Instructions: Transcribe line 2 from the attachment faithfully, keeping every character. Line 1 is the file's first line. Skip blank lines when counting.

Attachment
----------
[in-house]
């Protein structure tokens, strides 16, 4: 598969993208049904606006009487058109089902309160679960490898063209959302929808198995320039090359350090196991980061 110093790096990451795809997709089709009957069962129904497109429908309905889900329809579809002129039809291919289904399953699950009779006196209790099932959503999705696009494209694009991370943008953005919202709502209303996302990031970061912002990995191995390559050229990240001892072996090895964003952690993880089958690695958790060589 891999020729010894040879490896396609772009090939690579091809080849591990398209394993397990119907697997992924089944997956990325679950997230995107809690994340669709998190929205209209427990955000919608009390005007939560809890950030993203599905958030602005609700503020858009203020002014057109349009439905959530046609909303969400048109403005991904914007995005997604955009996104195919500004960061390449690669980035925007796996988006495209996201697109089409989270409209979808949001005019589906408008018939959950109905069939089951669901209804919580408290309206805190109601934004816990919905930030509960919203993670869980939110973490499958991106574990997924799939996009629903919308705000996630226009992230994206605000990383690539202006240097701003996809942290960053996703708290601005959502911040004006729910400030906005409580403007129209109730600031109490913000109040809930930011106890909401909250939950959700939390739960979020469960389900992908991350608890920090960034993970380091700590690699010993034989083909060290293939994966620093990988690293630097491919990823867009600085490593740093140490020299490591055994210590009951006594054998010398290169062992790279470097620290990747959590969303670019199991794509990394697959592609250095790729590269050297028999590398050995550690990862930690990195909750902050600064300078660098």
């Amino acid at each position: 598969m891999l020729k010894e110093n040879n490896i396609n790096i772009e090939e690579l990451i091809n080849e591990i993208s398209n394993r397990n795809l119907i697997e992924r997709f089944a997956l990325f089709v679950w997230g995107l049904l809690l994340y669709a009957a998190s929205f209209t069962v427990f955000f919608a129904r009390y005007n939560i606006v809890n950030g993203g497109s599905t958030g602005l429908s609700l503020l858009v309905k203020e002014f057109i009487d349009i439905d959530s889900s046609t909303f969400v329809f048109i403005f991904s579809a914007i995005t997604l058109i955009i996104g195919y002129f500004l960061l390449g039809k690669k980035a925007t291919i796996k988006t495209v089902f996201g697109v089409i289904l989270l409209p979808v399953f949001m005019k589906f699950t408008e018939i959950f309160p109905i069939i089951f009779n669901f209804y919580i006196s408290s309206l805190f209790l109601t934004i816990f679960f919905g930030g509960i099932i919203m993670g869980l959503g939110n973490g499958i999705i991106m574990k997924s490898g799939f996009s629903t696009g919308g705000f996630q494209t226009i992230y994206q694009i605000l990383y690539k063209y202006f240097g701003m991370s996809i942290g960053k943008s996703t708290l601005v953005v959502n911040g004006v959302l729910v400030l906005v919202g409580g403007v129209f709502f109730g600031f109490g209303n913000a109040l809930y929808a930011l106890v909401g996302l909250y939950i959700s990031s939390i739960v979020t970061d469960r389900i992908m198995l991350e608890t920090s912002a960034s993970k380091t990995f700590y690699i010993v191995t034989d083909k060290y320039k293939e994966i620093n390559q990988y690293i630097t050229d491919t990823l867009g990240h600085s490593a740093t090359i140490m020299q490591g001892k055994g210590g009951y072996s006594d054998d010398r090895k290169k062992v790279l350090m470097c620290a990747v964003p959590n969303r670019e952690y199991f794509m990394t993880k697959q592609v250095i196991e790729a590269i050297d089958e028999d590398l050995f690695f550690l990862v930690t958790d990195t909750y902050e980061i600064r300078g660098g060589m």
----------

């Protein structure tokens, strides 16, 4: 598969993208049904606006009487058109089902309160679960490898063209959302929808198995320039090359350090196991980061 110093790096990451795809997709089709009957069962129904497109429908309905889900329809579809002129039809291919289904399953699950009779006196209790099932959503999705696009494209694009991370943008953005919202709502209303996302990031970061912002990995191995390559050229990240001892072996090895964003952690993880089958690695958790060589 891999020729010894040879490896396609772009090939690579091809080849591990398209394993397990119907697997992924089944997956990325679950997230995107809690994340669709998190929205209209427990955000919608009390005007939560809890950030993203599905958030602005609700503020858009203020002014057109349009439905959530046609909303969400048109403005991904914007995005997604955009996104195919500004960061390449690669980035925007796996988006495209996201697109089409989270409209979808949001005019589906408008018939959950109905069939089951669901209804919580408290309206805190109601934004816990919905930030509960919203993670869980939110973490499958991106574990997924799939996009629903919308705000996630226009992230994206605000990383690539202006240097701003996809942290960053996703708290601005959502911040004006729910400030906005409580403007129209109730600031109490913000109040809930930011106890909401909250939950959700939390739960979020469960389900992908991350608890920090960034993970380091700590690699010993034989083909060290293939994966620093990988690293630097491919990823867009600085490593740093140490020299490591055994210590009951006594054998010398290169062992790279470097620290990747959590969303670019199991794509990394697959592609250095790729590269050297028999590398050995550690990862930690990195909750902050600064300078660098």